Chinese name: 华严寺 (Hua Yan Si)
Location: No.1 Binxi Road, downtown Datong City, Shanxi Province.
Opening time: 08:00-17:00.
Recommended time for a visit: 2 hours.
How to get to Huayan Monastery: take bus No.4.
Introduction to Huayan Monastery of Datong
Originally built in Liao Dynasty (907-1125), during which time the Huayan school of Buddhism was in vogue, the Huayan Temple was so named after the Avatamsaka Sutra (Huayan Sutra in Chinese), one of the seven largest schools of Buddhism. Being an imposing and magnificent monastery, Huayan Monastery is one of the most important temples of Liao and Jin (1115-1234) dynasties, which was once an imperial ancestral temple enshrined the stone statues and bronze statues of emperors.
In 1122, some of the architectures of Huayan Monastery were destroyed in wars albeit later were rebuilt, the monastery was repaired on a large scale with many Buddhas being molded in Ming Dynasty (1368-1644), and during the same period, it was divided into the upper monastery and the lower monastery with respectively main gate and architecture layout. In early Qing Dynasty (1644-1911), Huayan Temple was destroyed once again but repaired for several times later to present situation. Today, though the upper and lower monasteries become in one, their individual main hall and features remain.
In Huayan Monastery of Datong, the architectures, statues, murals and caissons are all representatives of the art of Liao Dynasty.
Upper Huayan Monastery
The Upper Huayan Monastery is a Mahavira-Hall-centered architecture complex with Gate Hall, corridor hall, Avalokittesvara Hall, Dizang Hall and two courtyards.
The main hall-Mahavira Hall, was originally built in 1062, destroyed in 1122 and then rebuilt in 1140 on its former site, covers 1559 square meters. It is the largest existing Buddhist hall of Liao and Jin dynasties, and one of the two largest Buddhist hall in China as well (the other is the main hall of Fengguo Temple in Liaoning Province). In butsudan in the hall, there are five enshrined Buddhas, the central three of which are wooden and the other two on both sides are made of clay. And another 20 Dharmapalas guard the butsudan on its two sides. On the walls of Mahavira Hall is a large scale well-preserved, resplendent and magnificent Buddhist murals in bright color painted in Qing Dynasty.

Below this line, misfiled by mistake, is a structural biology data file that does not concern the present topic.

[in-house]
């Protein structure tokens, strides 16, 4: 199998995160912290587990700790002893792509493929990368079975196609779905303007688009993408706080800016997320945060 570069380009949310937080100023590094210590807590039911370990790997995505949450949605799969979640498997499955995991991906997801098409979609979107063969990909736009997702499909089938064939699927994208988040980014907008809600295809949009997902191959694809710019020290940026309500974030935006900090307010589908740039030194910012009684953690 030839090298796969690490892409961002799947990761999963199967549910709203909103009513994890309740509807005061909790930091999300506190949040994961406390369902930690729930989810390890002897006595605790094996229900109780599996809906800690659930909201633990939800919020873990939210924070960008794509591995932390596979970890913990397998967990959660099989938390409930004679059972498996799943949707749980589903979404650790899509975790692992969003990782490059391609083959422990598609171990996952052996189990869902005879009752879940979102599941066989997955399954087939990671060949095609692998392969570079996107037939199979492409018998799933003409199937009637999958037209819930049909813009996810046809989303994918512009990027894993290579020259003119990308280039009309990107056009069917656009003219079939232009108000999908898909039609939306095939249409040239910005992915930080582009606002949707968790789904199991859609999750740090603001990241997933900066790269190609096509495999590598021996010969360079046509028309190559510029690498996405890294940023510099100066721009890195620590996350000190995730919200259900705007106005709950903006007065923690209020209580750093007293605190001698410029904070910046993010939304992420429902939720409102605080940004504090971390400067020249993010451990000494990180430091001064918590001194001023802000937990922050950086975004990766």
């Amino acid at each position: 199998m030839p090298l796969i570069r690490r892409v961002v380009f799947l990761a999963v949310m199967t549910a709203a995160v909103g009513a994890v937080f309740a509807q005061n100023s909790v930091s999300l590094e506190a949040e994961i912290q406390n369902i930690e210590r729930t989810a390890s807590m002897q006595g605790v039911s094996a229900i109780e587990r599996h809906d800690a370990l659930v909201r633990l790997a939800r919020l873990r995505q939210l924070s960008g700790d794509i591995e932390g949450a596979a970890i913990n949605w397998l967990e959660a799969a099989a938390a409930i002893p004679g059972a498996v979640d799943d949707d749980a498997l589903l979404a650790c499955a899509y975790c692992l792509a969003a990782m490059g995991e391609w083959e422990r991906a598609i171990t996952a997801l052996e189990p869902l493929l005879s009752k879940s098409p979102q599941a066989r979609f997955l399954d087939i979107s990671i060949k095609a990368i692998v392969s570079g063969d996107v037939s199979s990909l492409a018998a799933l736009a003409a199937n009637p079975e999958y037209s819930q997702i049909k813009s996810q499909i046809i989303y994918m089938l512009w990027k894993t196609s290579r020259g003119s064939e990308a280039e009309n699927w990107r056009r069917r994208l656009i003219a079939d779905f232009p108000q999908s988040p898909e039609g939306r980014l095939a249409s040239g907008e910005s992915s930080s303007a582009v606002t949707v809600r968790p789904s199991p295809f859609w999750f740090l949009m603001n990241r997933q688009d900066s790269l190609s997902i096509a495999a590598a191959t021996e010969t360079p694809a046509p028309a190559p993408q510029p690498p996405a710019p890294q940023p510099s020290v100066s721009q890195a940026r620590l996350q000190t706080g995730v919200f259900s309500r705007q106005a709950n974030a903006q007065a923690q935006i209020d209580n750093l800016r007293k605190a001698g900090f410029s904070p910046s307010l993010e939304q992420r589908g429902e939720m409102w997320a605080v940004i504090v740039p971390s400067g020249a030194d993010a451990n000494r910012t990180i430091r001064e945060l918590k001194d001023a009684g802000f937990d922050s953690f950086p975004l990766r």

Lower Huayan Monastery
Located in the southeast of the Upper Huayan Monastery, the Lower Huayan Monastery, in which the Datong Museum is equipped, is centered by Bojiajiaozang Hall (Bhagava Sutra Hall). In lower monastery, there are stone Jingchuang (Dhvaja, a Buddhism ornament architecture in the temples which is generally carved with lections and Buddhas), pavilion-style sutra cabinets, Tiangong Pavilion, the Heavenly Kings Hall, two side halls and a gate hall. All the buildings are oriental-seated, which is said related with the belief and inhabitation convention of Qidan, an ancient nationality in China who founded Liao Dynasty.
The Bhagava Sutra Hall, built in 1038, is the sutra hall since its completion. And all 38 wooden sutra cabinets are in pavilion style; in the central of the back wall is another wooden overhanging pavilion. These ingenious wooden structures and carvings are of significant scientific value in the researches of ancient Chinese architecture art. In the hall, there are also 31 perfectly preserved statues made in Liao Dynasty, two of which are especially praised by both experts and visitors with slender and graceful shape, vivid expressions and great artistic values.
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